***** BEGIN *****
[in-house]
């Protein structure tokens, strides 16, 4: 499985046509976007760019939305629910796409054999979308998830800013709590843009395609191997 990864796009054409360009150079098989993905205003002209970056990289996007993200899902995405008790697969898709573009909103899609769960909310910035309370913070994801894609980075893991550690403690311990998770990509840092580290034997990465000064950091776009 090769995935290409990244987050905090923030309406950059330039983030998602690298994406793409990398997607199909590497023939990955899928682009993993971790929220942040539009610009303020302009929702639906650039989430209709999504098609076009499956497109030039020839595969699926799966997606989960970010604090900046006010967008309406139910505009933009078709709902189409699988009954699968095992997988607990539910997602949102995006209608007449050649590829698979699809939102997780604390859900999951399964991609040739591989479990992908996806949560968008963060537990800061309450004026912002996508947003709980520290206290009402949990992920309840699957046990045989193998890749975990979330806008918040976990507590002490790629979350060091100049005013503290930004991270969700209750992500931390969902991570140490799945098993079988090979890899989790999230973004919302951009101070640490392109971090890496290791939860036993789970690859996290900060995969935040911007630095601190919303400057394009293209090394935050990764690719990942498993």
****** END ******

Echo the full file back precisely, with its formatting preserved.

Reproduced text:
[in-house]
């Protein structure tokens, strides 16, 4: 499985046509976007760019939305629910796409054999979308998830800013709590843009395609191997 990864796009054409360009150079098989993905205003002209970056990289996007993200899902995405008790697969898709573009909103899609769960909310910035309370913070994801894609980075893991550690403690311990998770990509840092580290034997990465000064950091776009 090769995935290409990244987050905090923030309406950059330039983030998602690298994406793409990398997607199909590497023939990955899928682009993993971790929220942040539009610009303020302009929702639906650039989430209709999504098609076009499956497109030039020839595969699926799966997606989960970010604090900046006010967008309406139910505009933009078709709902189409699988009954699968095992997988607990539910997602949102995006209608007449050649590829698979699809939102997780604390859900999951399964991609040739591989479990992908996806949560968008963060537990800061309450004026912002996508947003709980520290206290009402949990992920309840699957046990045989193998890749975990979330806008918040976990507590002490790629979350060091100049005013503290930004991270969700209750992500931390969902991570140490799945098993079988090979890899989790999230973004919302951009101070640490392109971090890496290791939860036993789970690859996290900060995969935040911007630095601190919303400057394009293209090394935050990764690719990942498993």